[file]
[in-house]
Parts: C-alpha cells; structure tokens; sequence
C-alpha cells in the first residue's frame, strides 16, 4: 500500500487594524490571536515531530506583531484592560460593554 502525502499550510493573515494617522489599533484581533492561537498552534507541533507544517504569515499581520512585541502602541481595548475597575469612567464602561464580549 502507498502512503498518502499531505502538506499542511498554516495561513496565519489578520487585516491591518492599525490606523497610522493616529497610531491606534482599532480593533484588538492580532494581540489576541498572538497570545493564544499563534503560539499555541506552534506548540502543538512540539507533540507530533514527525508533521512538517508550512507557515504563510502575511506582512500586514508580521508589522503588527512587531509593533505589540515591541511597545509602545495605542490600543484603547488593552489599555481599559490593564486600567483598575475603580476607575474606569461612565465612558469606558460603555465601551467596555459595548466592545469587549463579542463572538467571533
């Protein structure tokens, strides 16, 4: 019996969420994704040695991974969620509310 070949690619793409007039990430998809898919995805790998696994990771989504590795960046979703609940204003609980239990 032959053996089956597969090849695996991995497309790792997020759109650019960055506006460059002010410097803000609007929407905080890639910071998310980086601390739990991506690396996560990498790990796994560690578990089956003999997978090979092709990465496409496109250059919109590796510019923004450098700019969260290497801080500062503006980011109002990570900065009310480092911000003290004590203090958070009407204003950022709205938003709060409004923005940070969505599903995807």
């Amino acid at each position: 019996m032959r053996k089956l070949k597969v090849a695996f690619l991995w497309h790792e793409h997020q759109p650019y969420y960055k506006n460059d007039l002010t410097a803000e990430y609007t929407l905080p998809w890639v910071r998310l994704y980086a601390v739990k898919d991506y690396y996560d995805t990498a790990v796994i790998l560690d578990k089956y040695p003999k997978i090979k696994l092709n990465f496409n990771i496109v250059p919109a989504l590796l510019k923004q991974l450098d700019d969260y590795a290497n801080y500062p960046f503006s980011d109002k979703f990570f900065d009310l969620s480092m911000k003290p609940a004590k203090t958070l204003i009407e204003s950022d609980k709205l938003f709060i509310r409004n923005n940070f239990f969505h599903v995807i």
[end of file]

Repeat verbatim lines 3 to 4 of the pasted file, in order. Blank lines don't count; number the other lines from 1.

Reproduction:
C-alpha cells in the first residue's frame, strides 16, 4: 500500500487594524490571536515531530506583531484592560460593554 502525502499550510493573515494617522489599533484581533492561537498552534507541533507544517504569515499581520512585541502602541481595548475597575469612567464602561464580549 502507498502512503498518502499531505502538506499542511498554516495561513496565519489578520487585516491591518492599525490606523497610522493616529497610531491606534482599532480593533484588538492580532494581540489576541498572538497570545493564544499563534503560539499555541506552534506548540502543538512540539507533540507530533514527525508533521512538517508550512507557515504563510502575511506582512500586514508580521508589522503588527512587531509593533505589540515591541511597545509602545495605542490600543484603547488593552489599555481599559490593564486600567483598575475603580476607575474606569461612565465612558469606558460603555465601551467596555459595548466592545469587549463579542463572538467571533
């Protein structure tokens, strides 16, 4: 019996969420994704040695991974969620509310 070949690619793409007039990430998809898919995805790998696994990771989504590795960046979703609940204003609980239990 032959053996089956597969090849695996991995497309790792997020759109650019960055506006460059002010410097803000609007929407905080890639910071998310980086601390739990991506690396996560990498790990796994560690578990089956003999997978090979092709990465496409496109250059919109590796510019923004450098700019969260290497801080500062503006980011109002990570900065009310480092911000003290004590203090958070009407204003950022709205938003709060409004923005940070969505599903995807």